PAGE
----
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Yarra Valley Winegrowers Association assessment of bushfire damage to vineyards and wineries
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Since the statement the Yarra Valley Winegrowers Association (YVWA) released on 13 February 2009, more details have come to hand which sadly indicates that two families associated with the wine industry have perished. Further information made available on 18 February also indicated more damage to vineyards and wineries than previously known.
As stated in the report on 13 February, about 25% of the Yarra Valley geographical indication has been directly impacted by grass or bushfires.
Wine business proprietor Greg Leonard and his wife Gail died in the fires that swept through the Steels Creek area. Wine Distributor Rob Davy, his wife and their two children perished in the Kinglake fire. Their deaths are part of the horrifying and rising toll of over 200 people killed on Saturday and Sunday the 7th and 8th of February. The deepest sympathy of the YVWGA members goes out to the relatives and friends of Greg, Rob and their families.
So far we have had information that 29 vineyards have been damaged or destroyed, wholly or partially by fire, corresponding to an area of 154ha (385 acres). This represents about 5% (five percent) of the planted vineyard area in the Yarra Valley GI. Therefore, the impact on the total grape crop in 2009 is not large. In saying this, the YVWGA recognises the considerable personal and financial loss to individual vineyards that have been damaged.
Property and asset damage
Three small wineries, Roundstone, Yarra Yarra and Calders have been destroyed. Tomlinsons lost winery equipment, Immerse winery lost three accommodation buildings and a barn, Punt Road winery lost a machinery shed, Domaine Chandon suffered fire damage to two warehouses and Punch some damage to the winery. Thirty-five wineries and vineyards (mainly vineyards) have suffered some asset damage.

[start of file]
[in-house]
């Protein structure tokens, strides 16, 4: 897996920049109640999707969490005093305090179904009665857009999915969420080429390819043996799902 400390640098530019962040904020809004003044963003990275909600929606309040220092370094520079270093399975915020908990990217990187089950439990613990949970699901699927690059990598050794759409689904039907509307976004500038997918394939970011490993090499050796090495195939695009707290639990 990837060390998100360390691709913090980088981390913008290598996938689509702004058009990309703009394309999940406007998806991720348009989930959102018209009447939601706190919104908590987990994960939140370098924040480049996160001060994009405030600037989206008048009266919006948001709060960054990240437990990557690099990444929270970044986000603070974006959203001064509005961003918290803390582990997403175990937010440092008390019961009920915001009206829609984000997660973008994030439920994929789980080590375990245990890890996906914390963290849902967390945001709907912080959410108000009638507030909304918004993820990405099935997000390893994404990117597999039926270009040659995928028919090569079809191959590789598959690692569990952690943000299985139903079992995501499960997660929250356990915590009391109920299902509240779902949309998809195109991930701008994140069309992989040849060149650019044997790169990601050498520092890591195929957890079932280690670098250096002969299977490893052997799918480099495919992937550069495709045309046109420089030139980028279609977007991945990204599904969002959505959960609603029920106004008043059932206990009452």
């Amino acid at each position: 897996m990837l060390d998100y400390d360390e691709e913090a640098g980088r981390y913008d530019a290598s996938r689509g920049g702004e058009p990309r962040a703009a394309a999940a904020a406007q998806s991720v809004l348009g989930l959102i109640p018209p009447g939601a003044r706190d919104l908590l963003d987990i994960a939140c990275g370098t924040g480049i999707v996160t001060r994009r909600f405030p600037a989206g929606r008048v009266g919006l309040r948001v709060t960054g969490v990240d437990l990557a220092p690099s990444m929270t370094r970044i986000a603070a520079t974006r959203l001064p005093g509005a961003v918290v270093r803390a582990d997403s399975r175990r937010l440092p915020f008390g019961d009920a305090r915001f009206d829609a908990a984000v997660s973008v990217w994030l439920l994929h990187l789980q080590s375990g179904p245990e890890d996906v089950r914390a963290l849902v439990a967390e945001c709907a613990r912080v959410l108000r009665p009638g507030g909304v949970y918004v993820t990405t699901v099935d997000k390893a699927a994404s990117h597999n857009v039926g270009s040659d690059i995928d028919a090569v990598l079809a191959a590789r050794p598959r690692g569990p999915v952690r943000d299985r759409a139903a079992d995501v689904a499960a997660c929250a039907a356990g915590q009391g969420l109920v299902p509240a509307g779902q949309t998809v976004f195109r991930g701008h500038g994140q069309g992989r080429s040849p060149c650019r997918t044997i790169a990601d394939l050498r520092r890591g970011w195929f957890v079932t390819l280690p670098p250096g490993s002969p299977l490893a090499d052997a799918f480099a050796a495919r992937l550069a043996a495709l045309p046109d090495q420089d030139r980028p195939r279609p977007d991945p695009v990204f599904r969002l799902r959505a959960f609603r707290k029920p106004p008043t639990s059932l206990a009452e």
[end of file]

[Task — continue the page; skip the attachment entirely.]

The potential for smoke taint is increasing. As there was a wind change from northerly to southerly only hours after the fires commenced on Saturday 7 February, the valley was largely clear of smoke until 13 February. Since then, the wind has moved to the east which is pushing smoke from back burning fires in the Yarra Ranges into the valley increasing the risk of smoke taint to later maturing varieties. Harvest is proceeding and whites and reds picked so far have not shown smoke taint even from vineyards close to where the fires occurred. Crops harvested so far are much smaller than expected, with many 30–50% below estimates. In some parts of the valley, this is due to the effect of the late January hot spell which caused vine stress and sunburn (other areas were not significantly affected) and there are also impacts from poor fruit set and even spring frosts in some pockets. Quality of wines is still expected to be good.
Business back to normal
Harvest has started at most wineries who are operating normally and are open to visitors. Wineries are concerned that the public will have the wrong picture of the valley after the fires and not visit. Much of the valley is unaffected and wineries are looking for the public's support.